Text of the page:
Hardcover: 384 pages
Publisher: Balzer + Bray (August 23, 2011)
Fifteen-year-old Bridget Liu just wants to be left alone: by her mom, by the cute son of a local police sergeant, and by the eerie voices she can suddenly and inexplicably hear. Unfortunately for Bridget, it turns out the voices are demons – and Bridget has the rare ability to banish them back to whatever hell they came from.
Terrified to tell people about her new power, Bridget confides in a local priest who enlists her help in increasingly dangerous cases of demonic possession. But just as she is starting to come to terms with her new power, Bridget receives a startling message from one of the demons. Now Bridget must unlock the secret to the demons' plan before someone close to her winds up dead – or worse, the human vessel of a demon king.
After the murder of her father and the weird manifestation of her new exorcist powers, Bridget Liu was not up to dealing with much else; especially the emotional loops some of the people around her were going through. Her tough demeanor created the "I could care less" atmosphere that gave Possess some of its edge. The rest came from the suspense built up from the escalating infestations of demons in Liu's side of San Francisco. However, keeping secrets from the people that care about her--especially a potential boy-toy--soon proves fruitless and the exposure of her more-than-human abilities seems unpreventable. When new occurrences in the case of her dad's murder start sprouting, Bridget doesn't know who to turn to and begins doubting herself and her "banishments".
With my somewhat new fascination in the old biblical good vs. evil, Satan/Demons against God/Angels, I've grown fond of the executions I've seen done in multiple authors' books. In Possess, I was immediately captured by the concept of a young girl being an exorcist. From the very first few chapters I had my initial opinion on the cast of characters and as the timeline and story progressed, they didn't change at all; the characters and my opinions of them. If anything they just escalated in being what they already were, which was predictable and disappointing simultaneously. Bridget's friends--Hector, Brad, and Peter--all had their own essence but were also two-dimensional, meaning they were nicely portrayed but lacking in the creative department. In a terrifying "I know what's going to happen next" kind of way, I knew who were the bad guys from the very beginning. When the background that McNeil wanted to base Bridget's powers came out to light, I didn't necessarily have to wait till the ending for the big unveiling of the bad guy. I already knew who it was. Sad, but true.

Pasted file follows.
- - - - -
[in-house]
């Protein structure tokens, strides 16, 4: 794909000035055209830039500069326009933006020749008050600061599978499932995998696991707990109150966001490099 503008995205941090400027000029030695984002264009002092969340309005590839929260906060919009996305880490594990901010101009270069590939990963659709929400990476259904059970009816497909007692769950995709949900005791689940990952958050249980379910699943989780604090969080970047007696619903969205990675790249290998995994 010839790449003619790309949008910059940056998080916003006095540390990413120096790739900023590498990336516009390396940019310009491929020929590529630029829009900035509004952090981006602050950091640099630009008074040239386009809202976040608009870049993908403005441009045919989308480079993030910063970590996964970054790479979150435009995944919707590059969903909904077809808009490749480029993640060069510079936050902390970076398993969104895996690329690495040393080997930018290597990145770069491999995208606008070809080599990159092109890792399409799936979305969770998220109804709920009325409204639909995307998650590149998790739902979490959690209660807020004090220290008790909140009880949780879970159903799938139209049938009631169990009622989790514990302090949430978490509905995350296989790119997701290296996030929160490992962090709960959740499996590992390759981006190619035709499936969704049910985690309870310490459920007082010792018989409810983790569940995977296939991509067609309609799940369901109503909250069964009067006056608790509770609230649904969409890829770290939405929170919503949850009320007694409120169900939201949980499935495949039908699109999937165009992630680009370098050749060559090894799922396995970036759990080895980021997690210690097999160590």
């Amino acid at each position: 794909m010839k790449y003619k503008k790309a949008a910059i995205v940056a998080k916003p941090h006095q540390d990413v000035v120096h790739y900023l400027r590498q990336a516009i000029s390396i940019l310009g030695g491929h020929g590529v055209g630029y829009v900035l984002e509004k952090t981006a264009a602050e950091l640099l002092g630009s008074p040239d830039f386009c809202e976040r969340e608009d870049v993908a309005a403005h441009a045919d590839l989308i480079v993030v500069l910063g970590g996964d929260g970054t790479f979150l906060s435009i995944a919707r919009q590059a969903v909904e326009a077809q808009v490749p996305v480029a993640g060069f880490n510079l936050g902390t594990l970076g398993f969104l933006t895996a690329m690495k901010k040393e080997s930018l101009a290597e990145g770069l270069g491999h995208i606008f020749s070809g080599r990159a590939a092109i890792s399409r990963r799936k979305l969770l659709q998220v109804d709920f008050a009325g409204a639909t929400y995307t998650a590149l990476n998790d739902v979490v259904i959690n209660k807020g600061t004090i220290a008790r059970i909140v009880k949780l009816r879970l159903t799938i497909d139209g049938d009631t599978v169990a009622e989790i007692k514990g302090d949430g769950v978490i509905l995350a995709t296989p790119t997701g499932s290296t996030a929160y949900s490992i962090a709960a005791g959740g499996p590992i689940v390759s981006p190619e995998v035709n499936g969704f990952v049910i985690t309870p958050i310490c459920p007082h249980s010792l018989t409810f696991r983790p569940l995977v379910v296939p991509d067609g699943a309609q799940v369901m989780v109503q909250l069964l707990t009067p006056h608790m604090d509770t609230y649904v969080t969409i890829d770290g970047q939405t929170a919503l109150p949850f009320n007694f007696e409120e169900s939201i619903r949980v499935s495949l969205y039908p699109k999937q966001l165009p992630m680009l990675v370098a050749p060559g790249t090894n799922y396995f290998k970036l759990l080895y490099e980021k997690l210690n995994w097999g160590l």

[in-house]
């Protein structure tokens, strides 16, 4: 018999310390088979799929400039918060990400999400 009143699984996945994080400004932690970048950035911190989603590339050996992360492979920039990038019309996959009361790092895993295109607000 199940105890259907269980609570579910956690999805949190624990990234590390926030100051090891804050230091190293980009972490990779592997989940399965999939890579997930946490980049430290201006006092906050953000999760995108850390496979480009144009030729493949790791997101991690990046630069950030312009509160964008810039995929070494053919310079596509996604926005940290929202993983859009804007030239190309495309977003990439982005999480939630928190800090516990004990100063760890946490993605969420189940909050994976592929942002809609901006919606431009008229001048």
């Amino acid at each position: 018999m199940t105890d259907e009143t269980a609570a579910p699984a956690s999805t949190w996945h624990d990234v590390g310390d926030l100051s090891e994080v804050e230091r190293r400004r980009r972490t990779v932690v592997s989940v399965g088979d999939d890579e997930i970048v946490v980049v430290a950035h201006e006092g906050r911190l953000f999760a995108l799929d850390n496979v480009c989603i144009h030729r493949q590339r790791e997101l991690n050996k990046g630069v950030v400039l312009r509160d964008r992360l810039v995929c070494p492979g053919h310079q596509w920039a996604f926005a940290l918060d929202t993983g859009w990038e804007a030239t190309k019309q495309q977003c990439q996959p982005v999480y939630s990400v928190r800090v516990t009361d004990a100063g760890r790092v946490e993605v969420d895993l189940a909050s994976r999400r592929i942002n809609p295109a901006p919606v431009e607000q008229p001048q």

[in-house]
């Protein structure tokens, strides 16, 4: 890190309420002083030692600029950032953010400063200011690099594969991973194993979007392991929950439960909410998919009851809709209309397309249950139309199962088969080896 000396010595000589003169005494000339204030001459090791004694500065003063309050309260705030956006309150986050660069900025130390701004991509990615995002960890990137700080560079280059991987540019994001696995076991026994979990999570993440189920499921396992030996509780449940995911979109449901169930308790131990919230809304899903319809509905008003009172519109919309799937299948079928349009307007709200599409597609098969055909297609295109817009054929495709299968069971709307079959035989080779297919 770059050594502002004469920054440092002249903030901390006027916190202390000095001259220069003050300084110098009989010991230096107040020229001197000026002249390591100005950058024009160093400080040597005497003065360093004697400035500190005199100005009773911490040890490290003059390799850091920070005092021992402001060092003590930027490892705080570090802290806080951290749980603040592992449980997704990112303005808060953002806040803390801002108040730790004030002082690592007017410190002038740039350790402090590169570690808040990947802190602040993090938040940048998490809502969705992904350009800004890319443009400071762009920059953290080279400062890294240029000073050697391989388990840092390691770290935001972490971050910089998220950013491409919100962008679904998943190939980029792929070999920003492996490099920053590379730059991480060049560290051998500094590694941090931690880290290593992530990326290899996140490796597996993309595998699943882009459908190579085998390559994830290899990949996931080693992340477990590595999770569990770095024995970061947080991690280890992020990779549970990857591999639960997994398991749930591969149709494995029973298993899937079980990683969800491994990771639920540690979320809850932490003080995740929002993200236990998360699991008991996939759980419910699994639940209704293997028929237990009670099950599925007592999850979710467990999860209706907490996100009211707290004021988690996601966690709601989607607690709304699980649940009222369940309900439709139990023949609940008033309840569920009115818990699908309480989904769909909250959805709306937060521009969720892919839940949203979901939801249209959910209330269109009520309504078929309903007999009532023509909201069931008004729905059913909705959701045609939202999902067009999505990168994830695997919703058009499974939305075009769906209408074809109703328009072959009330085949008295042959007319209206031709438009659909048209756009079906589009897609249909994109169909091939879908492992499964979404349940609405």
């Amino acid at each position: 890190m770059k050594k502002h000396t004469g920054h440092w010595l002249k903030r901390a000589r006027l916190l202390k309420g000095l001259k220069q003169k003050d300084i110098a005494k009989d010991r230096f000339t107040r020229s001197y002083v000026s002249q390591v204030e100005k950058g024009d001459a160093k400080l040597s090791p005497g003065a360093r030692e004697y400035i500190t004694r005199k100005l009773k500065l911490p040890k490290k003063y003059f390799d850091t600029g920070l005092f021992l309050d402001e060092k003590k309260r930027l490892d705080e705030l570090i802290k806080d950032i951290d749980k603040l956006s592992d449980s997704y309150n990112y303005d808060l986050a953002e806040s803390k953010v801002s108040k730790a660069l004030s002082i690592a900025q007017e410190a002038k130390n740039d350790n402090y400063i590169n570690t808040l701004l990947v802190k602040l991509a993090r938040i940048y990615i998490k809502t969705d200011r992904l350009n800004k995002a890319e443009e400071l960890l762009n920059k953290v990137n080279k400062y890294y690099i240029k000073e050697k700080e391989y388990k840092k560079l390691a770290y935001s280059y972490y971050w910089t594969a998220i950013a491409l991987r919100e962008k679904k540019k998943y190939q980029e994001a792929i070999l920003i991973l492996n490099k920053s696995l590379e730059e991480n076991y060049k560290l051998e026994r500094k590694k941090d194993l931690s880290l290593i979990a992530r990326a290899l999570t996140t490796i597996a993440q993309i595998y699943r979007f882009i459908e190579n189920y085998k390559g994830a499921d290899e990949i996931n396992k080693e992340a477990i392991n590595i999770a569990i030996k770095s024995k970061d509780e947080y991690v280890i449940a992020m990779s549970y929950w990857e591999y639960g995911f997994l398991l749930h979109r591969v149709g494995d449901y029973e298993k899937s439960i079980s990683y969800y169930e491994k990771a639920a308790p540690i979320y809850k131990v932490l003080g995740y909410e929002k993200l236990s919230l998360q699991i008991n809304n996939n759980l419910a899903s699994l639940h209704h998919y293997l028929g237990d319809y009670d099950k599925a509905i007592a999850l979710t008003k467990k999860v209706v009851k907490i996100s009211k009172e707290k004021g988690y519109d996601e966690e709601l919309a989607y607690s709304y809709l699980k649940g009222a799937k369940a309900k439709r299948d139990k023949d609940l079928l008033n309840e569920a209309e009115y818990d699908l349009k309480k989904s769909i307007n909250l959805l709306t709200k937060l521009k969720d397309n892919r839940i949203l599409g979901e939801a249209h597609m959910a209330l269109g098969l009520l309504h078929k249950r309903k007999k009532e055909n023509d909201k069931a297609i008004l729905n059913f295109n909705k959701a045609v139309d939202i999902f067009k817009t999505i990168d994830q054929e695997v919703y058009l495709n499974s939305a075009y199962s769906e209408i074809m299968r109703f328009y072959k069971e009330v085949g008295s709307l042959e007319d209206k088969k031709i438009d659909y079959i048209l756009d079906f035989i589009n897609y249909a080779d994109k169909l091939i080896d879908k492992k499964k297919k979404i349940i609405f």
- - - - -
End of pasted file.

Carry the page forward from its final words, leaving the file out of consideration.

A common reoccurrence in the dialogue was the word "Whatever." There's only so many times that the main character can say the same thing before it becomes meaningless. I understand the need for the bad-chick attitude but there are an ample amount of ways that that can be pulled off in a much more believable tone. There's also a tendency where the multiple times the evidence presented to Bridget as to who the mastermind behind everything is, she's a bit slow to pick up the pieces and solve the puzzle. That's a quality I don't like to see in my heroine's because it makes me think that when pertinent information is showed to them--clearly and precisely--they'll stand there and have a plastic look in their eye, going "What?" As I said before, while the concept was enticing to me on a religion-based scale, I could not overlook the abundantly obvious twists and turns of the plot that made this debut bland and lacking. If there is talk of a sequel, I won't hesitate to add it to my wishlist but I won't be at the storefront on release day.
ARC Source: Publisher.